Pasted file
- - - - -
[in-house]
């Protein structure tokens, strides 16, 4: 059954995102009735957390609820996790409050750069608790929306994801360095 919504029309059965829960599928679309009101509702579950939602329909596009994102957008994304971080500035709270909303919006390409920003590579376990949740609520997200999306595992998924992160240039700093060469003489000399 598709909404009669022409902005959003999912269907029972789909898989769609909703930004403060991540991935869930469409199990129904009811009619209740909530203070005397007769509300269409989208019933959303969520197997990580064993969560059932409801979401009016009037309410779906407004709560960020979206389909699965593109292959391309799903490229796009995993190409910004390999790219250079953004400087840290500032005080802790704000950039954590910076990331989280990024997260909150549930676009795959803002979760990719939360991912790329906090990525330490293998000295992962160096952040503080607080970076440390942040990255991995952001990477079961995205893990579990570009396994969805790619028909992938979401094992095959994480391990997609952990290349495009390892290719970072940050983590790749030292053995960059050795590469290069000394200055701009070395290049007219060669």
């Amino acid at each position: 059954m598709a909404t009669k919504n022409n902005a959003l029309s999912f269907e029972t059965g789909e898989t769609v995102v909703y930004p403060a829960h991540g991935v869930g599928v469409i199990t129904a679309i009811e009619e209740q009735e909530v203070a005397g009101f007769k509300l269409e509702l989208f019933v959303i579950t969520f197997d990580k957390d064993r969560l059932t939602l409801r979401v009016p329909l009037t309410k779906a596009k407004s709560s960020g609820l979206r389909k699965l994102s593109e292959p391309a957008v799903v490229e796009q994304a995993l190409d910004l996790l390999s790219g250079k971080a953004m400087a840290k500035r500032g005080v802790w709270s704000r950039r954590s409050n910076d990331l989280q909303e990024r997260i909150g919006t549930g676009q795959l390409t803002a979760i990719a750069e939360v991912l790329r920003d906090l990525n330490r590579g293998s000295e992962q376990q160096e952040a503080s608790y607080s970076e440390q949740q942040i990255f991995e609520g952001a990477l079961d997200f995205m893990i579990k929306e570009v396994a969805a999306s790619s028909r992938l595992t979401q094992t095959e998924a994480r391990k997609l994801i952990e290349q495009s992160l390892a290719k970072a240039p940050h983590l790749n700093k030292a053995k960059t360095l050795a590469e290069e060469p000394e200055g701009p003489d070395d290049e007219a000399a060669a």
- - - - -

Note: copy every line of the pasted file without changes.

[in-house]
């Protein structure tokens, strides 16, 4: 059954995102009735957390609820996790409050750069608790929306994801360095 919504029309059965829960599928679309009101509702579950939602329909596009994102957008994304971080500035709270909303919006390409920003590579376990949740609520997200999306595992998924992160240039700093060469003489000399 598709909404009669022409902005959003999912269907029972789909898989769609909703930004403060991540991935869930469409199990129904009811009619209740909530203070005397007769509300269409989208019933959303969520197997990580064993969560059932409801979401009016009037309410779906407004709560960020979206389909699965593109292959391309799903490229796009995993190409910004390999790219250079953004400087840290500032005080802790704000950039954590910076990331989280990024997260909150549930676009795959803002979760990719939360991912790329906090990525330490293998000295992962160096952040503080607080970076440390942040990255991995952001990477079961995205893990579990570009396994969805790619028909992938979401094992095959994480391990997609952990290349495009390892290719970072940050983590790749030292053995960059050795590469290069000394200055701009070395290049007219060669």
């Amino acid at each position: 059954m598709a909404t009669k919504n022409n902005a959003l029309s999912f269907e029972t059965g789909e898989t769609v995102v909703y930004p403060a829960h991540g991935v869930g599928v469409i199990t129904a679309i009811e009619e209740q009735e909530v203070a005397g009101f007769k509300l269409e509702l989208f019933v959303i579950t969520f197997d990580k957390d064993r969560l059932t939602l409801r979401v009016p329909l009037t309410k779906a596009k407004s709560s960020g609820l979206r389909k699965l994102s593109e292959p391309a957008v799903v490229e796009q994304a995993l190409d910004l996790l390999s790219g250079k971080a953004m400087a840290k500035r500032g005080v802790w709270s704000r950039r954590s409050n910076d990331l989280q909303e990024r997260i909150g919006t549930g676009q795959l390409t803002a979760i990719a750069e939360v991912l790329r920003d906090l990525n330490r590579g293998s000295e992962q376990q160096e952040a503080s608790y607080s970076e440390q949740q942040i990255f991995e609520g952001a990477l079961d997200f995205m893990i579990k929306e570009v396994a969805a999306s790619s028909r992938l595992t979401q094992t095959e998924a994480r391990k997609l994801i952990e290349q495009s992160l390892a290719k970072a240039p940050h983590l790749n700093k030292a053995k960059t360095l050795a590469e290069e060469p000394e200055g701009p003489d070395d290049e007219a000399a060669a």